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[TowerTalk] Fw: reply (Bencher Skyhawk wind area)

To: <>
Subject: [TowerTalk] Fw: reply (Bencher Skyhawk wind area)
Date: Mon, 23 Jul 2001 23:07:30 -0400

     Here is Bencher's reply to my query about whether I correctly
calculated the wind area of their Skyhawk tribander (I calculated 12+ sqft
of element area alone, and their specs say 8.5 sqft.)  Also included is my
response to their reply (?).  I needed further clarification (and maybe you
will, too) on HOW they figured out the aea.

     I waited until today for their second reply.  Not here yet.

73 de
Gene Smar  AD3F
-----Original Message-----
To: bencher <>
To: <>
Date: Tuesday, June 19, 2001 6:23 PM
Subject: Re: reply

>I appreciate your response.  Thanks for going through the trouble.
>I still don't understand HOW you calculate the 8.5 sqft.  How did you
>at that figure, and not 7.2 sqft or 10.6 sqft (to pull random figures out
>the air as examples.)  Does this figure account for turbulence of the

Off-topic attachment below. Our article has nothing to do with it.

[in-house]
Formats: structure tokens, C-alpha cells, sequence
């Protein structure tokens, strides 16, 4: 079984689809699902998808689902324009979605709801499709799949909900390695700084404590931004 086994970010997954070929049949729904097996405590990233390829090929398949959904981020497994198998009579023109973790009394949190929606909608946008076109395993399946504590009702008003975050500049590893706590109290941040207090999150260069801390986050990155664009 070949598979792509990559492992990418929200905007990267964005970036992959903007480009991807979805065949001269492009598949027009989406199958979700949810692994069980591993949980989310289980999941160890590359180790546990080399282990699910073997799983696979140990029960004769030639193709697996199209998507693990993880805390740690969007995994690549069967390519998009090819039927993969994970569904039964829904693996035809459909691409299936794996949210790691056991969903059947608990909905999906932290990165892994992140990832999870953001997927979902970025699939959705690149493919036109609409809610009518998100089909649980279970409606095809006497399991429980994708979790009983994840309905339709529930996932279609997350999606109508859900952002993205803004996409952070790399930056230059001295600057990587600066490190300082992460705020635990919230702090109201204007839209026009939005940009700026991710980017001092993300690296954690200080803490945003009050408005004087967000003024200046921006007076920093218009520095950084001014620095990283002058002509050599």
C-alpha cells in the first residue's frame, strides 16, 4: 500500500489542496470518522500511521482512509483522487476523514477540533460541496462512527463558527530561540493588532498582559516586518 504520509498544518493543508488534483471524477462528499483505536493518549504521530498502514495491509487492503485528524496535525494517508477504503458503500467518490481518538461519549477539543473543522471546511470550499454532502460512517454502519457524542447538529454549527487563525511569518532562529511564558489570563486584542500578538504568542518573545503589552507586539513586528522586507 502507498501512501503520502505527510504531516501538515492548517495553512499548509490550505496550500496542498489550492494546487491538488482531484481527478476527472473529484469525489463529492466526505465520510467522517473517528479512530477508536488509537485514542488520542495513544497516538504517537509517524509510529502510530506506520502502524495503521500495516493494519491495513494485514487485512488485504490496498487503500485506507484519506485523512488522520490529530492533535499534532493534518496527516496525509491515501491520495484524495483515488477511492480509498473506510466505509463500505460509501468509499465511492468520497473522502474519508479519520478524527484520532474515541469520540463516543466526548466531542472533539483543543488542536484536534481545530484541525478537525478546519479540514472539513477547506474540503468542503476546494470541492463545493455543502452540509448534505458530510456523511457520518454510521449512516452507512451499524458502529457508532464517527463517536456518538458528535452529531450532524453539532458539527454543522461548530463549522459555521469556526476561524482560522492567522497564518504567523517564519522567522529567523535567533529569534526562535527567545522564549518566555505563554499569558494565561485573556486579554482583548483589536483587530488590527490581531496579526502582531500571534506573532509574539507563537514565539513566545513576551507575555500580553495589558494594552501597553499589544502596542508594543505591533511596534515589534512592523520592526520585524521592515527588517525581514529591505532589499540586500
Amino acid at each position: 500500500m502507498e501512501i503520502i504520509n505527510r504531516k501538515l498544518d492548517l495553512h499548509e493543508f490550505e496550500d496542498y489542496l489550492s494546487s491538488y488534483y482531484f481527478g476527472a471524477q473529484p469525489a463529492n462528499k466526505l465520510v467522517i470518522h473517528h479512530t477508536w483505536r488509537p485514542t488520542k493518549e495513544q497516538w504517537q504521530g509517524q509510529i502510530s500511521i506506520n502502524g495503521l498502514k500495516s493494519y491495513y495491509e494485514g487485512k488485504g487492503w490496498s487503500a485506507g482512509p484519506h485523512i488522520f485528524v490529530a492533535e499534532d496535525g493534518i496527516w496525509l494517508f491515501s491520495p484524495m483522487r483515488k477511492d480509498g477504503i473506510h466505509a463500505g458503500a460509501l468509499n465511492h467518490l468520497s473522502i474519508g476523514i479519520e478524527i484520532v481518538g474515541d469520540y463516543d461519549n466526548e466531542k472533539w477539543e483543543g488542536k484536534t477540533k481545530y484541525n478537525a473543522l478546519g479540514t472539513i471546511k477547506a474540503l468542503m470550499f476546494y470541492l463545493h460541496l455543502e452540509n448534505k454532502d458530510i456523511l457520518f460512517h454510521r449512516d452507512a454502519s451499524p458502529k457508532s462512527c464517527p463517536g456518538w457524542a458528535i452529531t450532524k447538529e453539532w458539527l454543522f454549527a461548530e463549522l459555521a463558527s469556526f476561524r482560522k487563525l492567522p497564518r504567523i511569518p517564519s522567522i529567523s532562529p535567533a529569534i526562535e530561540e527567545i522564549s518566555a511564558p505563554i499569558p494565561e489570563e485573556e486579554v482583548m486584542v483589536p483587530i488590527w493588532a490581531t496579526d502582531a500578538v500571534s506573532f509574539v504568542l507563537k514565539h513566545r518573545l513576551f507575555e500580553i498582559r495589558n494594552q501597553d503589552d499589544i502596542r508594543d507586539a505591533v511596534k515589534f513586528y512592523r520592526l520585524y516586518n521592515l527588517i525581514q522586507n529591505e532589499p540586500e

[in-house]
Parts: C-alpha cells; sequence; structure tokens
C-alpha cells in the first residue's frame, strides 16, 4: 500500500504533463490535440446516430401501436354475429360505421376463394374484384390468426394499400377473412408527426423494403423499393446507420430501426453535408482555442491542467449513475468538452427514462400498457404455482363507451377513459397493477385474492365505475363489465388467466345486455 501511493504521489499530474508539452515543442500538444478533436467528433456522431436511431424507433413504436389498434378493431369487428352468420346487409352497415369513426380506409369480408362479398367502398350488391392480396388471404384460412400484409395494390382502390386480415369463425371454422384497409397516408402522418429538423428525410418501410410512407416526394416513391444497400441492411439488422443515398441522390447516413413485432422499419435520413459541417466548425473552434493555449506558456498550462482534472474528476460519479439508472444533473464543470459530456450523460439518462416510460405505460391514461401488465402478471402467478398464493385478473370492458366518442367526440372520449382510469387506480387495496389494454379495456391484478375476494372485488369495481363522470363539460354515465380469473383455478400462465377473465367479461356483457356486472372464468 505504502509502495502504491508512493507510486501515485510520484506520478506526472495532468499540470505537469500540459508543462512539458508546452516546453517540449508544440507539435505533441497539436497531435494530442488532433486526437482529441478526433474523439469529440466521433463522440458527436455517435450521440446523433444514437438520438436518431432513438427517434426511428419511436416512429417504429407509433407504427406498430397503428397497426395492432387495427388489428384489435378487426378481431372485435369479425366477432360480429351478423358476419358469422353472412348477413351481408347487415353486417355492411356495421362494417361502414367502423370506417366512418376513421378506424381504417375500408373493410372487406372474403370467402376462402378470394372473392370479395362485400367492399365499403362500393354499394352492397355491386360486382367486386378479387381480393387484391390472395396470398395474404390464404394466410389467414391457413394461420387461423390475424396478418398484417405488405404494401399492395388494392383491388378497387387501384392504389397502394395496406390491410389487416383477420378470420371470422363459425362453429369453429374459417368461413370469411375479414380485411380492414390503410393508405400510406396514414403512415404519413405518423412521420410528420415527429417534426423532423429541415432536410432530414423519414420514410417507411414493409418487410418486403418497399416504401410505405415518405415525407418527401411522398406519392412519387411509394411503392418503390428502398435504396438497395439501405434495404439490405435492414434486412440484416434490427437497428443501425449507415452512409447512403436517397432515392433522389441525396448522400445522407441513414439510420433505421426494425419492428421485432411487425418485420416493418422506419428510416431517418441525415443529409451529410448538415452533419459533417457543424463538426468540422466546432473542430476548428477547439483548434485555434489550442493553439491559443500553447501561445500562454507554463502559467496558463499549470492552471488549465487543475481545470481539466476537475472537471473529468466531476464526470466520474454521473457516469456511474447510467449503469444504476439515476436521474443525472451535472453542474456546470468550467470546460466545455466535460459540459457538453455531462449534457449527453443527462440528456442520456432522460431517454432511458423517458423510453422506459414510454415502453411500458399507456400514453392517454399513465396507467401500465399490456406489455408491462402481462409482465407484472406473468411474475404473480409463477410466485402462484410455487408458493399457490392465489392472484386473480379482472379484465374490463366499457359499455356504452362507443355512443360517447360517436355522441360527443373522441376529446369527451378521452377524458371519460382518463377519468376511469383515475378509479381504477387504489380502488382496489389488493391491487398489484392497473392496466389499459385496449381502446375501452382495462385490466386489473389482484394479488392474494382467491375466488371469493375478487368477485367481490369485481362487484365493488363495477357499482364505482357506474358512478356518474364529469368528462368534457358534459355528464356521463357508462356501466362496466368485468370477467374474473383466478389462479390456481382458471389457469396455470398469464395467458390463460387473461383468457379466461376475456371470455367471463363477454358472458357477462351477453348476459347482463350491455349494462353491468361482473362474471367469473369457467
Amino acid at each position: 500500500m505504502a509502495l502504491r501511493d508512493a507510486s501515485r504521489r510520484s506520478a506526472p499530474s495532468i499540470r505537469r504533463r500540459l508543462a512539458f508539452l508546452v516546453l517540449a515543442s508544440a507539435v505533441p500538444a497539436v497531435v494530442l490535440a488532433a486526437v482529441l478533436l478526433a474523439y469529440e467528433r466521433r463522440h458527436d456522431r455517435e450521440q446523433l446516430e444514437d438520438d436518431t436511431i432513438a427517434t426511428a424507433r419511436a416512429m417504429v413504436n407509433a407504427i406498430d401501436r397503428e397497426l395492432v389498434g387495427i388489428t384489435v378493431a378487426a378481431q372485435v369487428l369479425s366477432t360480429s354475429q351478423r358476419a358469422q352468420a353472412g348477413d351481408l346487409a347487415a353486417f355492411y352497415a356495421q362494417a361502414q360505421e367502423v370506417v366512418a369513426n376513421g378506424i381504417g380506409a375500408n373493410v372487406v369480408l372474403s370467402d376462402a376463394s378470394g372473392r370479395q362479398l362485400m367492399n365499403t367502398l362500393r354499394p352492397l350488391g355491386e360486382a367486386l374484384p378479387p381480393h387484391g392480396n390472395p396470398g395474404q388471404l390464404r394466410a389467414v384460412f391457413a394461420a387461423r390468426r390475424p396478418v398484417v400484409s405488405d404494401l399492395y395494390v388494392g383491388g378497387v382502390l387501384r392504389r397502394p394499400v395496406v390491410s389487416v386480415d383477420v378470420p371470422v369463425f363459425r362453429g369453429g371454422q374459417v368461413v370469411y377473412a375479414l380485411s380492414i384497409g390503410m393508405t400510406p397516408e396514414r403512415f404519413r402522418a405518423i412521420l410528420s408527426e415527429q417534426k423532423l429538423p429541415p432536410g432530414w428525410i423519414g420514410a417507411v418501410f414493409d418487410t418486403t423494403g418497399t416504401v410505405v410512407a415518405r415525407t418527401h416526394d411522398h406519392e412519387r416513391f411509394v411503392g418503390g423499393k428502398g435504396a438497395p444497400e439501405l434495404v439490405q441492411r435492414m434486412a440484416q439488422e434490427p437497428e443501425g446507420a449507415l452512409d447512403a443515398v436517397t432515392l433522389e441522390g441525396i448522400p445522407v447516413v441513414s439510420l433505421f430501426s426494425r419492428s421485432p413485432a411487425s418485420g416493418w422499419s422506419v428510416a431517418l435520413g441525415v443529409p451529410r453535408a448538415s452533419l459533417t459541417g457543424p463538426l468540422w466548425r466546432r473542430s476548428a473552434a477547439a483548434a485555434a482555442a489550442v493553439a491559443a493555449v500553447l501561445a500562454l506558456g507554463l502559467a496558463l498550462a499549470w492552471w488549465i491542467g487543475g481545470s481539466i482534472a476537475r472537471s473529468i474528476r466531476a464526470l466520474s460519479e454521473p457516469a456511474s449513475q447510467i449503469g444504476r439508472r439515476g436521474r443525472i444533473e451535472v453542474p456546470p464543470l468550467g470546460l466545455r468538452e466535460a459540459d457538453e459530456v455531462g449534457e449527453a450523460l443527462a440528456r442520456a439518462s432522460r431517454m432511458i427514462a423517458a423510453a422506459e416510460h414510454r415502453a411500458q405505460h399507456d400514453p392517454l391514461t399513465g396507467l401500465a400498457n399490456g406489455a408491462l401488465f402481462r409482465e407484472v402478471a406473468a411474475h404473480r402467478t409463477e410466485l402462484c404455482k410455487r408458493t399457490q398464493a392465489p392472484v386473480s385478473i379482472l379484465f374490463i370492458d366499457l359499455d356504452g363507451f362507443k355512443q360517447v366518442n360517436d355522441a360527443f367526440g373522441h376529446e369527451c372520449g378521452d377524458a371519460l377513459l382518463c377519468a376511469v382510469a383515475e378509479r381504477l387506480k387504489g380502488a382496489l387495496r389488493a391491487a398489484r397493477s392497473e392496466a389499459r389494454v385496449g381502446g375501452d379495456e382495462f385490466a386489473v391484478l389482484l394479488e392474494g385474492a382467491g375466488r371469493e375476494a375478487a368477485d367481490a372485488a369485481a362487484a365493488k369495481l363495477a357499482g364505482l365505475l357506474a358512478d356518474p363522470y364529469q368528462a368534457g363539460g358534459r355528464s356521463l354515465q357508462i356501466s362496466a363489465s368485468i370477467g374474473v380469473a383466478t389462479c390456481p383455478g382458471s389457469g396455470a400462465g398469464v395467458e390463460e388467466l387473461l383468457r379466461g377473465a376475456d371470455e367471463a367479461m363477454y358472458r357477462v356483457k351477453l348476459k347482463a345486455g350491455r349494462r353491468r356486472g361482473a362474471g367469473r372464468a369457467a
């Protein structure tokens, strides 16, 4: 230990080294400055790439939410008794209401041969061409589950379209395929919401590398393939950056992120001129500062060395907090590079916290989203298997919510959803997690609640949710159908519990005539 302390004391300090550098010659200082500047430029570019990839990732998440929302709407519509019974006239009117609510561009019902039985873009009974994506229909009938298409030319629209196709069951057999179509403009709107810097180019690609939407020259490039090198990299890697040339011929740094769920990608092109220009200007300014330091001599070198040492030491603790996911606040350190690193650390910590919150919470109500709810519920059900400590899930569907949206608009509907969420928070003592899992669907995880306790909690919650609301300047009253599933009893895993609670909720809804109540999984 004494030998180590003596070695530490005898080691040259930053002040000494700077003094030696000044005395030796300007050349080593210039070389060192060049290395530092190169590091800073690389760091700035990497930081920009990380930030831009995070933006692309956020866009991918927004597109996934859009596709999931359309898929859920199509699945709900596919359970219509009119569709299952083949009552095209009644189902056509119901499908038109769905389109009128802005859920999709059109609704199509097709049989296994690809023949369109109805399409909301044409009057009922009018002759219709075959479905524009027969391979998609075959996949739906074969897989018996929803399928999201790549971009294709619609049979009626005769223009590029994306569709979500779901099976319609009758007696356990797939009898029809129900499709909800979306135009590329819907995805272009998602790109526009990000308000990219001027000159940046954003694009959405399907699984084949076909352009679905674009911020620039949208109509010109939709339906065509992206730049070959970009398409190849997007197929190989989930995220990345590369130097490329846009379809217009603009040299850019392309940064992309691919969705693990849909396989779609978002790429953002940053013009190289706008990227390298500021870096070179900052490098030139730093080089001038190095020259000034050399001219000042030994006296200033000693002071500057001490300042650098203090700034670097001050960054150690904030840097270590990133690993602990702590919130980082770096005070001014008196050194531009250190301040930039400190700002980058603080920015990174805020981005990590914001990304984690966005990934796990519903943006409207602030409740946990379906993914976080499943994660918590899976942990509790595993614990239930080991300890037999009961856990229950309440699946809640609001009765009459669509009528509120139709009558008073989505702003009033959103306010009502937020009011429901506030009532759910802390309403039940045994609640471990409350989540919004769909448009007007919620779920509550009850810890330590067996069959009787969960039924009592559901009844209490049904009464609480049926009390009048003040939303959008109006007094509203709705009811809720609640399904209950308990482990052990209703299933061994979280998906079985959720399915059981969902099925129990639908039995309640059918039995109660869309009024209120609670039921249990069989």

>windstream behind an element (the shielding you mentioned in your reply)?
>What I want to do is determine, via aerodynamic calculations, the wind
>exerted by an 85 mph wind on the Skyhawk at the worst-case orientation (and
>what IS that orientation?)  The equations I've found go something like the
>following:  F = CAP, where C = 1.2 for long, thin tubular structures like
>Yagi elements, A = rectangular projected area (shadow area) of the elements
>(length X diameter for each segment), and P = wind pressure (psf) = 0.00256
>X V ^2(mph) X sin^2 (Angle of element to wind direction).  This is from a
>1960's aerodynamic engineering text.
>Can you provide more detail on the 8.5 sqft?  Thanks again.
>73 de
>Gene Smar  AD3F
>-----Original Message-----
>From: bencher <>
>To: <>
To: <>
>Date: Tuesday, June 19, 2001 2:11 PM
>Subject: reply
>>Well, it's right - and it's wrong, depending on what you are trying to
>>Your calculations are correct in the sense that that is the surface
>>footage. But since at any angle of view a good part of the antenna is
>>by other portions of the antenna that is not the usual way of measuring
>>load area. In fact the amount of surface presented to the wind never
>>about 8.5 square feet.
>>Bencher, Inc.

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